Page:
May 16, 2015 - 2:34 PM
PENTICTON - Lakawanna Park lost a landmark earlier this month when the wooden locomotive parked alongside the washroom building was hauled away by the City of Penticton due to age and safety concerns.
The park continues to thrive in spite of losing the popular icon.
The child friendly park has been a fixture on the Penticton lakefront since the early 1930s, when the local Rotary Club first began developing Lakawanna Park.
According to the history book “Penticton Years to Remember, 1908-1983” it was during some of the worst years of the Great Depression, between 1931 and 1934, the park was constructed as an employment project through the Corporation of Penticton, which applied for then available provincial unemployment grants. The park was named after a contest was held amongst Penticton schools. Thora Forster (Laidman) submitted the winning entry.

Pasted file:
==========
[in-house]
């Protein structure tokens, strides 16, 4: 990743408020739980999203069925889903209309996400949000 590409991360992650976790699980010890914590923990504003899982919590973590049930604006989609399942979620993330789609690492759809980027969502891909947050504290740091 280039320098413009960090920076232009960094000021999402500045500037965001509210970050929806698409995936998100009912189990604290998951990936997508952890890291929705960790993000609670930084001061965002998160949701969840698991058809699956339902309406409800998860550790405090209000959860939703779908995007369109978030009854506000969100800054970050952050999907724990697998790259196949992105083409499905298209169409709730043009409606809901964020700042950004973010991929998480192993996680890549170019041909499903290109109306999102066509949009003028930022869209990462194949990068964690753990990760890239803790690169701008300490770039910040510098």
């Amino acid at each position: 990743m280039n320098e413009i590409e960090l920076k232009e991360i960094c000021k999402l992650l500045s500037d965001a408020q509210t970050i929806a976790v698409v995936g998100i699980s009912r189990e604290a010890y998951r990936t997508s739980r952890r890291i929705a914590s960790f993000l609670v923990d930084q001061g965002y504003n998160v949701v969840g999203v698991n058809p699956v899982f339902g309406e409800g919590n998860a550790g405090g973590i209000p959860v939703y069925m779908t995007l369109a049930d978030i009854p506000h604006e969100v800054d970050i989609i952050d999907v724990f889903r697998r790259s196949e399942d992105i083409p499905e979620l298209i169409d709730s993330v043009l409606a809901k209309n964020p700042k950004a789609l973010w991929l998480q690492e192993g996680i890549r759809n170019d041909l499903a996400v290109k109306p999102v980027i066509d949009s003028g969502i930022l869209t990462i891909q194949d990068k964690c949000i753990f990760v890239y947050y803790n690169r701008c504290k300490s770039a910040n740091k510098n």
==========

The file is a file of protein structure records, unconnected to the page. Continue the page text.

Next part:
It’s unknown exactly when the city took over operation of the park, says communications officer Simone Blais. The Rotary Club’s initial construction of the park included small open cabins with lattice sides containing brick fireplaces. The arrangement provided a means of cooking and some shelter for those using the park.
Sometime during the late 1970s or early 1980s the park was expanded, with the concession, locomotive and watermark opening in 2001 under a lease agreement with the concession operator.
In spite of the locomotive’s recent departure, the park continues to be a fun place for children which will become more so as summer approaches.
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News from © InfoTel News Ltd, 2015